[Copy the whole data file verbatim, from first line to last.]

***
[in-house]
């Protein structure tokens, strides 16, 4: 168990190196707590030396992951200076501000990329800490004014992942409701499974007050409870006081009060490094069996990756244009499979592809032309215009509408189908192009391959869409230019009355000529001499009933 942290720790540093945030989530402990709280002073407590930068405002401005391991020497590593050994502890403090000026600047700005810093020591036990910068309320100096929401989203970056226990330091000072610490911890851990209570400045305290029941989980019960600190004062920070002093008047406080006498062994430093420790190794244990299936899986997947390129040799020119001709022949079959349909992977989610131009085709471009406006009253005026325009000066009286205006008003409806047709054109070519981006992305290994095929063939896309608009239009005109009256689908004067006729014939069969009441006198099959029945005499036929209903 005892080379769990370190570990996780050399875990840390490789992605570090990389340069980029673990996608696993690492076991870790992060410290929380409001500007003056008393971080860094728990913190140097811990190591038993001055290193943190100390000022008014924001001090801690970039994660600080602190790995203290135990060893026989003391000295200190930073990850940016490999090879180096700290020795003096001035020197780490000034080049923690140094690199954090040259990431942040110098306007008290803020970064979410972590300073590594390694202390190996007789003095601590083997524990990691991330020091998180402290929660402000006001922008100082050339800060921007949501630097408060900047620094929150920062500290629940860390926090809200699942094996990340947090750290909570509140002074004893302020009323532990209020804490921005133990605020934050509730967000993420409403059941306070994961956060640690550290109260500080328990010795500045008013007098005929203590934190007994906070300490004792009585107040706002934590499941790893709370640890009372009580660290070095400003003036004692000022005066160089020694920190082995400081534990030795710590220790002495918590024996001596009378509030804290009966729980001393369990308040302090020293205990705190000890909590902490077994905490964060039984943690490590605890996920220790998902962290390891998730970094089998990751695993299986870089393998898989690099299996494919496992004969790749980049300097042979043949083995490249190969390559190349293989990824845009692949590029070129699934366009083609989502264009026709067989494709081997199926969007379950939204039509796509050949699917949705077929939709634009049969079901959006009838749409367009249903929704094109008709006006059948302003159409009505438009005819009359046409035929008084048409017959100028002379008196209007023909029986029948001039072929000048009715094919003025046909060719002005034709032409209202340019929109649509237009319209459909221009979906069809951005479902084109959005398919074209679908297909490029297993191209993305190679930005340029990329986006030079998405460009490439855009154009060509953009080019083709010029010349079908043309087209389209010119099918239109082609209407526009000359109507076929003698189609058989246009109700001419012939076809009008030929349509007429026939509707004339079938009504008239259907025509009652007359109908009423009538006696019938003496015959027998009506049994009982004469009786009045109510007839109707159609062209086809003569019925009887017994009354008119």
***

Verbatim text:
[in-house]
């Protein structure tokens, strides 16, 4: 168990190196707590030396992951200076501000990329800490004014992942409701499974007050409870006081009060490094069996990756244009499979592809032309215009509408189908192009391959869409230019009355000529001499009933 942290720790540093945030989530402990709280002073407590930068405002401005391991020497590593050994502890403090000026600047700005810093020591036990910068309320100096929401989203970056226990330091000072610490911890851990209570400045305290029941989980019960600190004062920070002093008047406080006498062994430093420790190794244990299936899986997947390129040799020119001709022949079959349909992977989610131009085709471009406006009253005026325009000066009286205006008003409806047709054109070519981006992305290994095929063939896309608009239009005109009256689908004067006729014939069969009441006198099959029945005499036929209903 005892080379769990370190570990996780050399875990840390490789992605570090990389340069980029673990996608696993690492076991870790992060410290929380409001500007003056008393971080860094728990913190140097811990190591038993001055290193943190100390000022008014924001001090801690970039994660600080602190790995203290135990060893026989003391000295200190930073990850940016490999090879180096700290020795003096001035020197780490000034080049923690140094690199954090040259990431942040110098306007008290803020970064979410972590300073590594390694202390190996007789003095601590083997524990990691991330020091998180402290929660402000006001922008100082050339800060921007949501630097408060900047620094929150920062500290629940860390926090809200699942094996990340947090750290909570509140002074004893302020009323532990209020804490921005133990605020934050509730967000993420409403059941306070994961956060640690550290109260500080328990010795500045008013007098005929203590934190007994906070300490004792009585107040706002934590499941790893709370640890009372009580660290070095400003003036004692000022005066160089020694920190082995400081534990030795710590220790002495918590024996001596009378509030804290009966729980001393369990308040302090020293205990705190000890909590902490077994905490964060039984943690490590605890996920220790998902962290390891998730970094089998990751695993299986870089393998898989690099299996494919496992004969790749980049300097042979043949083995490249190969390559190349293989990824845009692949590029070129699934366009083609989502264009026709067989494709081997199926969007379950939204039509796509050949699917949705077929939709634009049969079901959006009838749409367009249903929704094109008709006006059948302003159409009505438009005819009359046409035929008084048409017959100028002379008196209007023909029986029948001039072929000048009715094919003025046909060719002005034709032409209202340019929109649509237009319209459909221009979906069809951005479902084109959005398919074209679908297909490029297993191209993305190679930005340029990329986006030079998405460009490439855009154009060509953009080019083709010029010349079908043309087209389209010119099918239109082609209407526009000359109507076929003698189609058989246009109700001419012939076809009008030929349509007429026939509707004339079938009504008239259907025509009652007359109908009423009538006696019938003496015959027998009506049994009982004469009786009045109510007839109707159609062209086809003569019925009887017994009354008119």